We are also part of the body of Christ. Each one of us has been given spiritual gifts for the common good. We have also been given ministries within the body, by the Spirit, for the encouragement and strengthening and maturity of our fellow believers in Christ. So, as fellow servants of God we, too, should serve God and be his representatives in order to help our brothers and sisters in Christ to grow in their faith. We should also share with others the truths of God’s holy word, for when we know the truth of God’s word, and we apply its truths to our lives, it leads us in how to live godly and holy lives pleasing to our Lord.

Of Sound Doctrine

You must teach what is in accord with sound doctrine. ~ Tit. 2:1

Paul wrote this letter to Titus, a son in the faith, a leader in the church, and a co-laborer for the gospel of Jesus Christ. He told him that he must teach what is in accord with sound (whole; pure; uncorrupted) doctrine (instruction; teaching). So, what is sound doctrine? It is the teachings of God’s Word, in particular those of Christ and of the apostles – teachings which are applicable to the Body of Christ under the New Covenant relationship between God and his people.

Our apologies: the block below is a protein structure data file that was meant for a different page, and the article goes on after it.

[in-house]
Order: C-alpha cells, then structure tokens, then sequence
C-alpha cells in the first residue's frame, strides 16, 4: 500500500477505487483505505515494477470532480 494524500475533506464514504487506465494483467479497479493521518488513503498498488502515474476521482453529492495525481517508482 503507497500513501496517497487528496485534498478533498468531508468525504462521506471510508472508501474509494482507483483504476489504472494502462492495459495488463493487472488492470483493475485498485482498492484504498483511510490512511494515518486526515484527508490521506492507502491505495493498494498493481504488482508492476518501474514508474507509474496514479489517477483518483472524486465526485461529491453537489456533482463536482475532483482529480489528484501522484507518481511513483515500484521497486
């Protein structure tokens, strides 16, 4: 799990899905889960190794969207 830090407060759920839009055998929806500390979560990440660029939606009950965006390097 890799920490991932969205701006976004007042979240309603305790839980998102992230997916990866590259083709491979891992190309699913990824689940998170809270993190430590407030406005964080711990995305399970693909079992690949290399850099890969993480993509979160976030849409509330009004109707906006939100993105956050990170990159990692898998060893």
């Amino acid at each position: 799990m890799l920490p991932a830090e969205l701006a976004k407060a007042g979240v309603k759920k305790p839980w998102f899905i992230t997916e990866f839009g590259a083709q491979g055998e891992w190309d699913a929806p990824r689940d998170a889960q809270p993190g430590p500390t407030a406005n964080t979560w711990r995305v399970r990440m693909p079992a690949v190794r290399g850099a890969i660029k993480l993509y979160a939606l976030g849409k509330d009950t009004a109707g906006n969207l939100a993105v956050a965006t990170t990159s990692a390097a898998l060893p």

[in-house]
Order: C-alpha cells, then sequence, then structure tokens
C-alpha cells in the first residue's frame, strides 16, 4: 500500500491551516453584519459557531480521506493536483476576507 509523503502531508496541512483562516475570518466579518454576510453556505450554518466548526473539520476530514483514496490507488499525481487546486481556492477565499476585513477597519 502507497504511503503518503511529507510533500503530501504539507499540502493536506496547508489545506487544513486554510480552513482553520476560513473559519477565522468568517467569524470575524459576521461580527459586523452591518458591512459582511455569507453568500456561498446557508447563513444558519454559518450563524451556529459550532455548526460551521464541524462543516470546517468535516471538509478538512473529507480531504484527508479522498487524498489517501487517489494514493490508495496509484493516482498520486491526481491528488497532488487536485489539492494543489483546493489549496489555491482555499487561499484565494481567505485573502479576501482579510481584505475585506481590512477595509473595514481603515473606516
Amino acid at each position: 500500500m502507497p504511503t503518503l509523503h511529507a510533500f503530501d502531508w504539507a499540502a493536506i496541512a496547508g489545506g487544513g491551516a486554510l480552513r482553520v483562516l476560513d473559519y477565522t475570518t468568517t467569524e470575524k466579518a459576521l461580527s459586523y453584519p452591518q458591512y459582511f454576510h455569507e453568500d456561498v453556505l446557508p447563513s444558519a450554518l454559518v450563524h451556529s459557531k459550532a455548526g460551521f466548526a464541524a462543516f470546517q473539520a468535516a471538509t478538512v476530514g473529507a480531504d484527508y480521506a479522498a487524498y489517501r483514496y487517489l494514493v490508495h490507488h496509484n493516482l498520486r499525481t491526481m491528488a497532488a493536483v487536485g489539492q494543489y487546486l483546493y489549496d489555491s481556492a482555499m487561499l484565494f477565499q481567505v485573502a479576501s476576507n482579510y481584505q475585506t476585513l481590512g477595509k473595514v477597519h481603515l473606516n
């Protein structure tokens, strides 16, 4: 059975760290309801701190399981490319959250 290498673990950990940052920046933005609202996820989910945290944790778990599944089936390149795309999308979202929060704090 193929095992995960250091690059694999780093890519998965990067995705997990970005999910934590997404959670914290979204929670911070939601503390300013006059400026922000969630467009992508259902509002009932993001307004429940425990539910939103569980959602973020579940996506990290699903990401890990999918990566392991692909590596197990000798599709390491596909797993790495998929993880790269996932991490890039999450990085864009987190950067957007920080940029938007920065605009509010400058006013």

It is the pure and unadulterated gospel of Jesus Christ, not diluted and tarnished, twisted, or manipulated or otherwise altered by humans to make it more acceptable and pleasing to the world. It is the God-breathed words we call scripture, which are for our instruction, reproof, correction, encouragement and training in righteousness. It teaches us how to live godly and holy lives pleasing to God. It is not of human origin, but is of the Spirit of God. It convicts of sin, calls for repentance, warns of judgment and offers forgiveness of sin.

Reverent and Self-Controlled